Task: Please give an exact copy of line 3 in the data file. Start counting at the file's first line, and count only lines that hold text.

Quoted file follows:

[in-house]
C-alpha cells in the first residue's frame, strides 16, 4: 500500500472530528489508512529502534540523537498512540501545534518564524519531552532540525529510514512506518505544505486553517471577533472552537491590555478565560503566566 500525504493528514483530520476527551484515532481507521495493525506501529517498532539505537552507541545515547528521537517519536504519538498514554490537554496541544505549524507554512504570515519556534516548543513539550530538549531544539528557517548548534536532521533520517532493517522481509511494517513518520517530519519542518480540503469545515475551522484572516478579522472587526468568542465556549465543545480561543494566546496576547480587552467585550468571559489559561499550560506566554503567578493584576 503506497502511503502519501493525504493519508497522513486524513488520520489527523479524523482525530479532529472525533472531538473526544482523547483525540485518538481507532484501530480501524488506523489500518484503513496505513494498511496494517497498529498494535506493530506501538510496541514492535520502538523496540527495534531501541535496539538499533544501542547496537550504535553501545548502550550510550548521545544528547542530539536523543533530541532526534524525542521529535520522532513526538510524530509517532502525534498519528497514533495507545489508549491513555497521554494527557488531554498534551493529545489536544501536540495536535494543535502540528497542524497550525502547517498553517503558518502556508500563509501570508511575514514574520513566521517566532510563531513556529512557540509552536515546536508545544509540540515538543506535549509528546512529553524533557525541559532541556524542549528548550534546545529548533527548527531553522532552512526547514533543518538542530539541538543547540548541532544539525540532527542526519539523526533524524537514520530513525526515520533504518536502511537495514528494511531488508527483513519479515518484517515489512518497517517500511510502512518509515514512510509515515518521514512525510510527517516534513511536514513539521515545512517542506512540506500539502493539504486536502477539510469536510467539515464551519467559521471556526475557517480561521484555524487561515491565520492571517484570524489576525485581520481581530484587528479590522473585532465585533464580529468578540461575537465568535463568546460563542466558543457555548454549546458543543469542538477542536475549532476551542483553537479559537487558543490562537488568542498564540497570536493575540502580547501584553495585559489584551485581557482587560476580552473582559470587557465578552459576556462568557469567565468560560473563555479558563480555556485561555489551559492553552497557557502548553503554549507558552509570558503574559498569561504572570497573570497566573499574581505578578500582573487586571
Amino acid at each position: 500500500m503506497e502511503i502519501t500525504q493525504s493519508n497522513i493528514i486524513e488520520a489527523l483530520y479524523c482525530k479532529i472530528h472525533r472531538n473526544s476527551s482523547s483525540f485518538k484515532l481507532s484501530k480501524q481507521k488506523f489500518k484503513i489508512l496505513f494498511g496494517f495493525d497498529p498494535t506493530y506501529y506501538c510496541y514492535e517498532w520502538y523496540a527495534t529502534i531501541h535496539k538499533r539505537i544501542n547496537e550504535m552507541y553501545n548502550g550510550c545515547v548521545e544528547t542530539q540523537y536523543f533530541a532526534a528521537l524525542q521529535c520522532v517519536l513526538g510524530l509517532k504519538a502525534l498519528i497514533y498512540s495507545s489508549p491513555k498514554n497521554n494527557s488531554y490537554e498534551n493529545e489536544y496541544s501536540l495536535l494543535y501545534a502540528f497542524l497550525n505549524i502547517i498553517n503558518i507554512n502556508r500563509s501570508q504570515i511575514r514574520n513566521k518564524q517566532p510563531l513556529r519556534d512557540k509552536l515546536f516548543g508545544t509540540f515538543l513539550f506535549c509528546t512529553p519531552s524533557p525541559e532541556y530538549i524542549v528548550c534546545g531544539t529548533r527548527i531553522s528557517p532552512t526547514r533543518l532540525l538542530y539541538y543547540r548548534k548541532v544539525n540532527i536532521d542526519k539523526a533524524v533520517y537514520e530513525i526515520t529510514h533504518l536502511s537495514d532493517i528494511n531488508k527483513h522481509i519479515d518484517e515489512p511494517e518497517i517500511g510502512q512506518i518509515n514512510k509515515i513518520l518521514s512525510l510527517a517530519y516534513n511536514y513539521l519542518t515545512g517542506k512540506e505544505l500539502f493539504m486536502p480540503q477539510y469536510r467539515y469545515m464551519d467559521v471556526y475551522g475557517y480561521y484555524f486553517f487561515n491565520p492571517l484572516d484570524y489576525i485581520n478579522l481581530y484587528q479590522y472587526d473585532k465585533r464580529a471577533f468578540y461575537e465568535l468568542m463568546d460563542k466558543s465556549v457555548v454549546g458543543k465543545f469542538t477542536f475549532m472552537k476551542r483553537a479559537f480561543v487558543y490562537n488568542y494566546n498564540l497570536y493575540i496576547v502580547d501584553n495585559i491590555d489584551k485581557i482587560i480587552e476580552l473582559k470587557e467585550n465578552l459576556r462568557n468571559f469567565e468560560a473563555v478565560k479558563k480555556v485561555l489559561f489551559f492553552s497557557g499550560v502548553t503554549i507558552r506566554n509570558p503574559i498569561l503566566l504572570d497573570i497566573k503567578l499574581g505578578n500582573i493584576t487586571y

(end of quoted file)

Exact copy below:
Amino acid at each position: 500500500m503506497e502511503i502519501t500525504q493525504s493519508n497522513i493528514i486524513e488520520a489527523l483530520y479524523c482525530k479532529i472530528h472525533r472531538n473526544s476527551s482523547s483525540f485518538k484515532l481507532s484501530k480501524q481507521k488506523f489500518k484503513i489508512l496505513f494498511g496494517f495493525d497498529p498494535t506493530y506501529y506501538c510496541y514492535e517498532w520502538y523496540a527495534t529502534i531501541h535496539k538499533r539505537i544501542n547496537e550504535m552507541y553501545n548502550g550510550c545515547v548521545e544528547t542530539q540523537y536523543f533530541a532526534a528521537l524525542q521529535c520522532v517519536l513526538g510524530l509517532k504519538a502525534l498519528i497514533y498512540s495507545s489508549p491513555k498514554n497521554n494527557s488531554y490537554e498534551n493529545e489536544y496541544s501536540l495536535l494543535y501545534a502540528f497542524l497550525n505549524i502547517i498553517n503558518i507554512n502556508r500563509s501570508q504570515i511575514r514574520n513566521k518564524q517566532p510563531l513556529r519556534d512557540k509552536l515546536f516548543g508545544t509540540f515538543l513539550f506535549c509528546t512529553p519531552s524533557p525541559e532541556y530538549i524542549v528548550c534546545g531544539t529548533r527548527i531553522s528557517p532552512t526547514r533543518l532540525l538542530y539541538y543547540r548548534k548541532v544539525n540532527i536532521d542526519k539523526a533524524v533520517y537514520e530513525i526515520t529510514h533504518l536502511s537495514d532493517i528494511n531488508k527483513h522481509i519479515d518484517e515489512p511494517e518497517i517500511g510502512q512506518i518509515n514512510k509515515i513518520l518521514s512525510l510527517a517530519y516534513n511536514y513539521l519542518t515545512g517542506k512540506e505544505l500539502f493539504m486536502p480540503q477539510y469536510r467539515y469545515m464551519d467559521v471556526y475551522g475557517y480561521y484555524f486553517f487561515n491565520p492571517l484572516d484570524y489576525i485581520n478579522l481581530y484587528q479590522y472587526d473585532k465585533r464580529a471577533f468578540y461575537e465568535l468568542m463568546d460563542k466558543s465556549v457555548v454549546g458543543k465543545f469542538t477542536f475549532m472552537k476551542r483553537a479559537f480561543v487558543y490562537n488568542y494566546n498564540l497570536y493575540i496576547v502580547d501584553n495585559i491590555d489584551k485581557i482587560i480587552e476580552l473582559k470587557e467585550n465578552l459576556r462568557n468571559f469567565e468560560a473563555v478565560k479558563k480555556v485561555l489559561f489551559f492553552s497557557g499550560v502548553t503554549i507558552r506566554n509570558p503574559i498569561l503566566l504572570d497573570i497566573k503567578l499574581g505578578n500582573i493584576t487586571y